Leading up to our 65th Anniversary celebration next March, here is a look at the history of the founding of our school, as recorded by Mary Mendenhall in the Monteverde Jubilee Family Album)
When everyone was situated in some kind of temporary housing in Monteverede the largest house, where the Dairy Plant now stands, was fixed up as a meeting-school house and a community center. Partitions were removed to make one large room. The outside walls were taken off the kitchen, leaving an open-air porch with an opening into the larger room, which gave it more air and light.
Elwood and Ruth Mendenhall unpacked their dining room table for a place for the older children to work. A packing box was made into a supply cupboard. The smaller children “made do” with the plank benches used for meeting. A box supper was held to get money to buy a water bucket, wash pan, blackboard paint, etc. That is some indication of our primitive accommodations.
The new school year started in March 1952. It was a wonderful time to be establishing a school. Everything was new and exciting: the climate, the mountains, the culture, and the never-ending discoveries, for instance a drop of water in a tequiqui leaf would run around like mercury if tilted, or could even be funneled into ones mouth. Or seeing a buzzard circling above the hill behind the schoolhouse, the curious children ran up at recess to find only a small dead toad. Now how, from such a height, did the buzzard know it was there? The whole setting fostered one of the goals of the school: to maintain the natural eagerness to learn which is typical of small children but is often lost in school regimens.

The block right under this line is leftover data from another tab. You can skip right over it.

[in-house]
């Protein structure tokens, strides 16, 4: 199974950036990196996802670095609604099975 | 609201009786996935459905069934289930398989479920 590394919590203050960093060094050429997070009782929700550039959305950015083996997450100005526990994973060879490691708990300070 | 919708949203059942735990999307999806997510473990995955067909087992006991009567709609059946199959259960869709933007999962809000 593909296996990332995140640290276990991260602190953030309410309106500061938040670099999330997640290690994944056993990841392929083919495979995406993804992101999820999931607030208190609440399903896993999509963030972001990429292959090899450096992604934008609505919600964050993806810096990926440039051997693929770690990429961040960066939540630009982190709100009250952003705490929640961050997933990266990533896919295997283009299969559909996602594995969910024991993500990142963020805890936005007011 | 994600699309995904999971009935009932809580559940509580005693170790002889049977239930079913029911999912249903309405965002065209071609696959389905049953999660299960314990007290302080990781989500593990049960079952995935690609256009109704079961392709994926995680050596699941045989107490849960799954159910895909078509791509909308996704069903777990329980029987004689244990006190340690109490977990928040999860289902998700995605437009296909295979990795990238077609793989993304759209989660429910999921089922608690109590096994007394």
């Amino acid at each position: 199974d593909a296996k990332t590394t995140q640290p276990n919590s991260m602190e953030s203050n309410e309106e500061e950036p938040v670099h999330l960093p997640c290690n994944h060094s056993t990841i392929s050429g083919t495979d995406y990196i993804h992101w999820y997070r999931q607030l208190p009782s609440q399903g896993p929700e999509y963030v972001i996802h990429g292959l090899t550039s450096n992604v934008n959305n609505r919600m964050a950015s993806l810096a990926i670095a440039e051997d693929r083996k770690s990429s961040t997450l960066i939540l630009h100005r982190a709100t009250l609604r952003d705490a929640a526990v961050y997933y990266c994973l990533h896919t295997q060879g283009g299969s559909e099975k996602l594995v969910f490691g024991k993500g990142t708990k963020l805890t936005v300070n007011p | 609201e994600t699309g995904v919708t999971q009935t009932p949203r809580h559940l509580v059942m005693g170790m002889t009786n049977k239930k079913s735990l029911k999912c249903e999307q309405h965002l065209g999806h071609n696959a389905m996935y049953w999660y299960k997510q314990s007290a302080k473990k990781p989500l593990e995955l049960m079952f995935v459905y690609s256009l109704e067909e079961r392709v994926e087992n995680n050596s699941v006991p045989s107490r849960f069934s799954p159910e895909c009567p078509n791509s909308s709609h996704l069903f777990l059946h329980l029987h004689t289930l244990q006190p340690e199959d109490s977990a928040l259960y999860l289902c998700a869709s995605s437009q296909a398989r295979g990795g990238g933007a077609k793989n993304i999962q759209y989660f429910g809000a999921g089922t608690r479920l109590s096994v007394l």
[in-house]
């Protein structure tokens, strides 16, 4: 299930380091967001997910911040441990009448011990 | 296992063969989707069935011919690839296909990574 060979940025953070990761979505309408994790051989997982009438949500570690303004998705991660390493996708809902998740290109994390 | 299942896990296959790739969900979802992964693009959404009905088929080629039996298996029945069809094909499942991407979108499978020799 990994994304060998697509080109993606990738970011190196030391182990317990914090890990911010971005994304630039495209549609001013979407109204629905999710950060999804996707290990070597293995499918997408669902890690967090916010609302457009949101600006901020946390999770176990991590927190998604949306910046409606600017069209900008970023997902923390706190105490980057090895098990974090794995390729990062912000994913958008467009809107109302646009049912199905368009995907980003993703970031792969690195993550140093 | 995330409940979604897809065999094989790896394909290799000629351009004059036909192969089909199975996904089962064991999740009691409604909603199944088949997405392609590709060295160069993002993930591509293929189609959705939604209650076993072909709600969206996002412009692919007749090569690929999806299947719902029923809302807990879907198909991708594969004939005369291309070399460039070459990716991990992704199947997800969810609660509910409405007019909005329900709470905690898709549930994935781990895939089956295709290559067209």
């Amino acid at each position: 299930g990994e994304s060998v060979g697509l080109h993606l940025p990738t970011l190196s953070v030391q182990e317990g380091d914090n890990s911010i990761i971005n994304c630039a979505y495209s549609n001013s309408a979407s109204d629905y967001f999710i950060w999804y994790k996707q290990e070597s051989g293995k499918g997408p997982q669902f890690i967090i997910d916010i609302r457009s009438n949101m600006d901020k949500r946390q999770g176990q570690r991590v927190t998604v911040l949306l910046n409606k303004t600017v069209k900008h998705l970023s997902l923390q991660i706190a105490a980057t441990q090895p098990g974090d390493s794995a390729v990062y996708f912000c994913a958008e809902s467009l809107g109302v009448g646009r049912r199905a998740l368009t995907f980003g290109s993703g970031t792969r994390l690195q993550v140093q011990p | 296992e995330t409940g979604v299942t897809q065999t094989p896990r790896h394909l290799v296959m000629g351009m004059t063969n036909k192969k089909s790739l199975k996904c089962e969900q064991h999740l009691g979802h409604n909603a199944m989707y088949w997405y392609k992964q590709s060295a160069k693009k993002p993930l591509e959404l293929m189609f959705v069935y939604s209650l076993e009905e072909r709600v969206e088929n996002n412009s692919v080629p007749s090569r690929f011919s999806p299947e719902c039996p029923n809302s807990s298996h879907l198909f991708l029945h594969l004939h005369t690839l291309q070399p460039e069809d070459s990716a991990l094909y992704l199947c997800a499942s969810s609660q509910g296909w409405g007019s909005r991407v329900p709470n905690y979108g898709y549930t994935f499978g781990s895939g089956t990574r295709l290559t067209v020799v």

Because of several grades in the same room, class periods were held around a table, while pupils not in class studied at their desks. The latter required real concentration. Efforts were made to meet the individual needs of each child. Older children, or any who understood a problem were allowed to help a child when needed. When a teacher was absent, if we did not have a substitute, older children who had their word done, filled in.
Reports twice a year were written out by the teachers in an effort to report each child’s progress rather than comparing him to others as in a letter or figure reports. As little home work as possible was assigned, as most of it could be done in the study periods and time to be a part of one’s family after school seemed important.
Rick’s note: It interests me how many of those early traditions/characteristics are still central to our school 65 years later. Mixed grade classrooms, minimizing competition/comparison between students, peer tutoring, integrating the natural world into lessons, and most importantly, maintaining “the natural eagerness to learn.” If only (my children bemoan) we still kept a light homework load these days…